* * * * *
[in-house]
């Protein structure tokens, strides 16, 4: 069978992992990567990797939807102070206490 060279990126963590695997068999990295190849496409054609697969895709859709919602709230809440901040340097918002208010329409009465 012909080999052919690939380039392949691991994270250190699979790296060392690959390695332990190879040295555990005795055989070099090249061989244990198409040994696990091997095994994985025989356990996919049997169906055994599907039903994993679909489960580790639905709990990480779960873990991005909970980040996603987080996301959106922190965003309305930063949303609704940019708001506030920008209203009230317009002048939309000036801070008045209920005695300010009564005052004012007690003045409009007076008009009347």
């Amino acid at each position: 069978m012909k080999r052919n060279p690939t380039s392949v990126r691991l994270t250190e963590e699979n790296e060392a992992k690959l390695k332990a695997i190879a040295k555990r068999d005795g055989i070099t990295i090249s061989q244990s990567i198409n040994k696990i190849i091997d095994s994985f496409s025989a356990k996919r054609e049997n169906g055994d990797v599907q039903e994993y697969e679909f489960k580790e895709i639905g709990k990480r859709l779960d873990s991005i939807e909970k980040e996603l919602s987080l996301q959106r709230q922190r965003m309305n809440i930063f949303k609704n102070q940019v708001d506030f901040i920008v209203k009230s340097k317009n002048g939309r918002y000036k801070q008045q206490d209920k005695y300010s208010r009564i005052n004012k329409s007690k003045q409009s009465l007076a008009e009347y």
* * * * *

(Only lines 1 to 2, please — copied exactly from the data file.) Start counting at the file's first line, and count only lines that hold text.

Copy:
[in-house]
């Protein structure tokens, strides 16, 4: 069978992992990567990797939807102070206490 060279990126963590695997068999990295190849496409054609697969895709859709919602709230809440901040340097918002208010329409009465 012909080999052919690939380039392949691991994270250190699979790296060392690959390695332990190879040295555990005795055989070099090249061989244990198409040994696990091997095994994985025989356990996919049997169906055994599907039903994993679909489960580790639905709990990480779960873990991005909970980040996603987080996301959106922190965003309305930063949303609704940019708001506030920008209203009230317009002048939309000036801070008045209920005695300010009564005052004012007690003045409009007076008009009347």